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How do I approach my very religious and conservative parents about my clothes?

Tagged as: Family, Teenage, Troubled relationships<< Previous question   Next question >>
Question - (10 February 2018) 5 Answers - (Newest, 19 February 2018)
A female United States age 18-21, *shleighkaylin writes:


I wrote in about my parents before and I updated what their problem was and I am having another issue. This one is actual clothes. My parents, especially my mother, are really worried I’ll end up re-doing my whole wardrobe since I got all new undergarments. Well, that was exactly what I looked forward to finally doing! Actually wearing clothes in MY style that I choose and pay for on my own. I’m not talking about wearing pants or anything really provocative or showy, just something that actually looks nice and doesn’t scream high school student. Back home, the pastor’s daughters dress fashionably and they wear nice boots and scarves and do up their hair and everything but my mother thinks they all dress too showy. I don’t think so at all. I’m not even trying to do that either. Think more along the lines of Jessa Duggar, clothes like that.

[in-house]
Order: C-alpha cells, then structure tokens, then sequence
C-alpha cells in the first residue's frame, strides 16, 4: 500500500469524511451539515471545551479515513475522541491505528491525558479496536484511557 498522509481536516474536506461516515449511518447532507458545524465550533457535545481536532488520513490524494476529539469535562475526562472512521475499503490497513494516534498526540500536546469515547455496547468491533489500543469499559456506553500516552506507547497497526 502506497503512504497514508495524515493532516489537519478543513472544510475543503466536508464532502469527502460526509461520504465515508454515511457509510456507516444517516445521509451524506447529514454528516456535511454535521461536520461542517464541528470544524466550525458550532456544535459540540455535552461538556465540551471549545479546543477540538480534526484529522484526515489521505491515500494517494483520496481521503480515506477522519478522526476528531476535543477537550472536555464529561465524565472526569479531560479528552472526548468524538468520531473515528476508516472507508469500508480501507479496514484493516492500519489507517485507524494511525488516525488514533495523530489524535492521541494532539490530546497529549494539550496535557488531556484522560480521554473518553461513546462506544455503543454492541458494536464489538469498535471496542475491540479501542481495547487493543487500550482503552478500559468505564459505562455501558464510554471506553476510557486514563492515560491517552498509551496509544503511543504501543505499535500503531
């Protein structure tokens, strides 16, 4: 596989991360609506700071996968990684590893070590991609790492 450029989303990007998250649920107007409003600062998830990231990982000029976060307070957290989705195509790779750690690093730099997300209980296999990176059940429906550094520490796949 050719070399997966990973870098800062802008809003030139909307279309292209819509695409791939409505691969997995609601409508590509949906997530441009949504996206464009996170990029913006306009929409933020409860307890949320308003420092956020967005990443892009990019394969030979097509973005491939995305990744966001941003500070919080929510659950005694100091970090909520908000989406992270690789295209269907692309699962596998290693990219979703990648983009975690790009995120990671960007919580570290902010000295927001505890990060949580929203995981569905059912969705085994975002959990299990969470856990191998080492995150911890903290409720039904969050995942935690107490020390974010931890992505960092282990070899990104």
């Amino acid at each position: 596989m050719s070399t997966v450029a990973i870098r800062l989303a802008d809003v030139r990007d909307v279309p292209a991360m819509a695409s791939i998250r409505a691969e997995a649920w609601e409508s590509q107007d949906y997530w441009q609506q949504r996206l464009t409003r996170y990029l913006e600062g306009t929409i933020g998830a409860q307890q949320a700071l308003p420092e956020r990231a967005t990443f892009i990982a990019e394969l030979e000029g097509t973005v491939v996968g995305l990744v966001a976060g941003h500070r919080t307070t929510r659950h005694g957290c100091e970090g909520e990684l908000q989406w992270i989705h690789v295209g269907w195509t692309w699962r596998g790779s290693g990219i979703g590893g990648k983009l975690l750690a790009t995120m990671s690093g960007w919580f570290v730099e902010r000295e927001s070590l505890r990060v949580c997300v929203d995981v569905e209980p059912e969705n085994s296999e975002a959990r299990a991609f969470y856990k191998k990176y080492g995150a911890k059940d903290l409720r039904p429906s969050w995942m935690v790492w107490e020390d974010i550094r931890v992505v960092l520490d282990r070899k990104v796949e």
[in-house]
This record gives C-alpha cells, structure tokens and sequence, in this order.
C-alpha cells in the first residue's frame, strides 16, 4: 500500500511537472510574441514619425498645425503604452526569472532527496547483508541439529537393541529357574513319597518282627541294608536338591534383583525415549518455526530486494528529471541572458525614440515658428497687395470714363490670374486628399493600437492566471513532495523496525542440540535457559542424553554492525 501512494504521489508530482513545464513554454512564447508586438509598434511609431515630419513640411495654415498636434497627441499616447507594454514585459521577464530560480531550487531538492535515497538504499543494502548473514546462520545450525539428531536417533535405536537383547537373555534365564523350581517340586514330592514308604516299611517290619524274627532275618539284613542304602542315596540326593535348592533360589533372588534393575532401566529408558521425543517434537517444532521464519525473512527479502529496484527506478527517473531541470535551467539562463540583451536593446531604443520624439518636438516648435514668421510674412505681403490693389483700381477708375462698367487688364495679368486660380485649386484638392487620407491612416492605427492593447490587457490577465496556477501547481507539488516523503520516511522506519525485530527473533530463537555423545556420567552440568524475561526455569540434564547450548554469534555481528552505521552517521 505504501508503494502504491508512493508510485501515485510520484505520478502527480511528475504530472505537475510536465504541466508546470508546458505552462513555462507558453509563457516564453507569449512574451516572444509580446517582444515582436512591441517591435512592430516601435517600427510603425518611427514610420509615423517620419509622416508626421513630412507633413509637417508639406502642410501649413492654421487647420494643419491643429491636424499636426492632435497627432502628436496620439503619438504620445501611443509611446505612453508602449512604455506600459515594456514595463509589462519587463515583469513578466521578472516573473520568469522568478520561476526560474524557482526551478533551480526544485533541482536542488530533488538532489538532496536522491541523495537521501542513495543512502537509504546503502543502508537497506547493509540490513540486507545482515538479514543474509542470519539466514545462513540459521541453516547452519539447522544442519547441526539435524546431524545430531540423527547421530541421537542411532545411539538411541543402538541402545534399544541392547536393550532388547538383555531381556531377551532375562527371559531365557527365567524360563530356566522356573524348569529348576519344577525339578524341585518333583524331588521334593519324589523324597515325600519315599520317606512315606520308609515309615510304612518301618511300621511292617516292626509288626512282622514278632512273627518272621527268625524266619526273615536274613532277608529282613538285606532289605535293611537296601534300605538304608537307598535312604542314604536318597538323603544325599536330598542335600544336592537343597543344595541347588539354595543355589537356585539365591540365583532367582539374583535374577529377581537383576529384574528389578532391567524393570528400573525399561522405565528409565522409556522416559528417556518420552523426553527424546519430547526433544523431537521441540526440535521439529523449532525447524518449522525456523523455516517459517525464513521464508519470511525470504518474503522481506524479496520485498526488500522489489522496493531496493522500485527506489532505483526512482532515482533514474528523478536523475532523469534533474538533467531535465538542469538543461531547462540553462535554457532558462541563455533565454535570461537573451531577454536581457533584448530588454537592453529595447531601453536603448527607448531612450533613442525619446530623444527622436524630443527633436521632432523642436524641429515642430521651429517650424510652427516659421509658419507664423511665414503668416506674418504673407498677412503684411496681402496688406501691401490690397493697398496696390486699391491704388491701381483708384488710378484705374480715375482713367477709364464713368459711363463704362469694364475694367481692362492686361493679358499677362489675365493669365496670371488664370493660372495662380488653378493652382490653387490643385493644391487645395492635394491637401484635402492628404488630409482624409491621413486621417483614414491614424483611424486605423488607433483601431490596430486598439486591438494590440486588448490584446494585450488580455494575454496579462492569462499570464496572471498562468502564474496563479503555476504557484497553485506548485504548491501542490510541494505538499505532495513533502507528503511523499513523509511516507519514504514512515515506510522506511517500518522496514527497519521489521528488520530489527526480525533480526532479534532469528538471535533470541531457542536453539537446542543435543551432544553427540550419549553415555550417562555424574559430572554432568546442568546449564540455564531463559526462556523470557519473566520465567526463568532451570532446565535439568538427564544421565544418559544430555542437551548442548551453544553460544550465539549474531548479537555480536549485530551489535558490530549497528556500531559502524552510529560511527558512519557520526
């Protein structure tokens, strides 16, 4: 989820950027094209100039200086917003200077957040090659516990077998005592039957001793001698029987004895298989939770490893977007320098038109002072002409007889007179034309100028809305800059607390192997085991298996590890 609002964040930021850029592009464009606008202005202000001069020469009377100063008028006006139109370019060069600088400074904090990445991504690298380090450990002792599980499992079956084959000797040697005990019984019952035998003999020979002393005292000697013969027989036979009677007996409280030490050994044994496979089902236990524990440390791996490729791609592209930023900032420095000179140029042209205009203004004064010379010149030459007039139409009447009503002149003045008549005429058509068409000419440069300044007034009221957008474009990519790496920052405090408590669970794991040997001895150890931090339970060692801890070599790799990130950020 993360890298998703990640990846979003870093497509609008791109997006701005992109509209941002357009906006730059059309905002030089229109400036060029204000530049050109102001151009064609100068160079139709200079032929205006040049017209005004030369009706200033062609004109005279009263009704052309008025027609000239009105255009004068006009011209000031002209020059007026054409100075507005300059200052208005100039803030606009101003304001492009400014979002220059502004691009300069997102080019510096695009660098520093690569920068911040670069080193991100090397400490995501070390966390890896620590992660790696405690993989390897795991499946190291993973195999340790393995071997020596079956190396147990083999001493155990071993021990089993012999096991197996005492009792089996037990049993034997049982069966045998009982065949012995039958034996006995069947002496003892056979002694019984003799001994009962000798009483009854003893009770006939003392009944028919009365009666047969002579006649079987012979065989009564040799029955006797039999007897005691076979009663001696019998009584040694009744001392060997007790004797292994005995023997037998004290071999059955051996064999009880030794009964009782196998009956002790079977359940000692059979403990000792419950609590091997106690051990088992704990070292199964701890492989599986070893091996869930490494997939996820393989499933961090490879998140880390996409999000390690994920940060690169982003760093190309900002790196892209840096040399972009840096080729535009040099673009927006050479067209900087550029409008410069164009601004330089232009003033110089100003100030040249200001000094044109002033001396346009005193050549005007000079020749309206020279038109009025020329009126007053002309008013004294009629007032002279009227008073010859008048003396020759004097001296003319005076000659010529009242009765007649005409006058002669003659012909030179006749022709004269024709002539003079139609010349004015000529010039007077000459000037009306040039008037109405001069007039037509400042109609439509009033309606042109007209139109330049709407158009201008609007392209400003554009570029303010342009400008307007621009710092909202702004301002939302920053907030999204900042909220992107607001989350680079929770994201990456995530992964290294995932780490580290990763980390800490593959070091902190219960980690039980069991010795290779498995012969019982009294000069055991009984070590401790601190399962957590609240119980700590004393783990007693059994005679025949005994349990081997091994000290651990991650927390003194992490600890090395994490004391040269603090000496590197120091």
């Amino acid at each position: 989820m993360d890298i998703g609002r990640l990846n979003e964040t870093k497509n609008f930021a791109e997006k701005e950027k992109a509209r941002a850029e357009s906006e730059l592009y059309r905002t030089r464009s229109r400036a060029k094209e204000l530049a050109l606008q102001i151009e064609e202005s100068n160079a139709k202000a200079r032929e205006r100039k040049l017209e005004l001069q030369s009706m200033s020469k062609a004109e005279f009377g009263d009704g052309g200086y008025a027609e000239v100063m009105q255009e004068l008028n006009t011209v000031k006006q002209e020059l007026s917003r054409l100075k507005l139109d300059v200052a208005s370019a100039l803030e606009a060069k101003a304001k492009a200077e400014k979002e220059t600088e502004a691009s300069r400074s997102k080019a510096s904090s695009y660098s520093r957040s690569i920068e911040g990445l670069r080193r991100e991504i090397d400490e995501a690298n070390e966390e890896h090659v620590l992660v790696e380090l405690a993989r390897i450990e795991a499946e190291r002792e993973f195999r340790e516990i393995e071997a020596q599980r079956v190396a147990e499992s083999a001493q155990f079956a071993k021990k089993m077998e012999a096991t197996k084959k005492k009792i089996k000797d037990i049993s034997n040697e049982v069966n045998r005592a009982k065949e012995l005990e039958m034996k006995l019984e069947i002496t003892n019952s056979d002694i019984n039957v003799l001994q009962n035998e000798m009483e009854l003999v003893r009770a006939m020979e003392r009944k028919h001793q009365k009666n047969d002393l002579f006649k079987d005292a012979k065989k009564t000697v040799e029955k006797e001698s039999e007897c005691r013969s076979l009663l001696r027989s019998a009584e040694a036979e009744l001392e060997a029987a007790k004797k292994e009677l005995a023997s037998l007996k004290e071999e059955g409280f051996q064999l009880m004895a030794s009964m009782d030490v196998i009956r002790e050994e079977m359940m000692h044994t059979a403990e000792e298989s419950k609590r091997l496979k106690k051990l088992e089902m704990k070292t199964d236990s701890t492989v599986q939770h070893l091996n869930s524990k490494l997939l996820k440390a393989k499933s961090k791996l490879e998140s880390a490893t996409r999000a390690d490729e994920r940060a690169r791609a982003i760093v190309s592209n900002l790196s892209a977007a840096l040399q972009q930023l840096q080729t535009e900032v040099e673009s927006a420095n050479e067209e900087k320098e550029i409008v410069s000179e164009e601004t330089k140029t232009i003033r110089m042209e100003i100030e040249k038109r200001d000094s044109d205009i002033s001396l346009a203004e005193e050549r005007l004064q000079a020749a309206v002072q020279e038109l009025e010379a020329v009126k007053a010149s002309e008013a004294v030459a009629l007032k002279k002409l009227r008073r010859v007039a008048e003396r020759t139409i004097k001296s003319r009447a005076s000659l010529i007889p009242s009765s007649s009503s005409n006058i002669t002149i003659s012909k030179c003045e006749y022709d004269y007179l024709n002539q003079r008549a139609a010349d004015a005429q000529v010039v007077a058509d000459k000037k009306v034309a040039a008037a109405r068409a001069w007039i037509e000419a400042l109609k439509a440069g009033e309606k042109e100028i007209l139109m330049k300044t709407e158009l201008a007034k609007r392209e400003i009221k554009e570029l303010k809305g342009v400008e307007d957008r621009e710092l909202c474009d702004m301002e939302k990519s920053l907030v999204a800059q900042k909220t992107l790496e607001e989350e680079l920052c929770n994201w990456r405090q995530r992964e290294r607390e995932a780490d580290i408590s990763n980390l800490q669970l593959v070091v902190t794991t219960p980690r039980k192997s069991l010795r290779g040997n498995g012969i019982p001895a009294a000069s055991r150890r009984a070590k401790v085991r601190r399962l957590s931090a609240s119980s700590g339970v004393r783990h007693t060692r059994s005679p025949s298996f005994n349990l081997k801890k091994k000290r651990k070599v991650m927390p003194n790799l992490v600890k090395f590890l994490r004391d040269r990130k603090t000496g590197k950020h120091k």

My whole wardrobe is either shapeless dresses my mom makes for me or else my old school uniform. See, before my mom became a Christian, before she became really worldly and was a bad alcoholic like my father, she was raised Mormon and she actually made her own clothes. She’s not making Mormon clothes for me but they’re shapeless dresses in pastels and I just really want to wear things that are designed by professionals. Our school uniform consisted of skirts with button-down blouse, pantyhose and flat black dress shoes with no designs on them. The colors had to be black with white blouse, khaki with b lack, navy with pale yellow, or dark grey with light blue. They had to come from an actual uniform store so there’s no way for me to make that look like normal clothes. My parents think it just looks professional but I want to look more grown up. I don’t want anything crazy. We were allowed to wear denim skirts with whatever color blouse we wanted with plain black or white sneakers on Fridays but that’s it. All I want is to buy more denim skirts or some plain black dresses since we dress all in black when we’re performing (for music) anyway.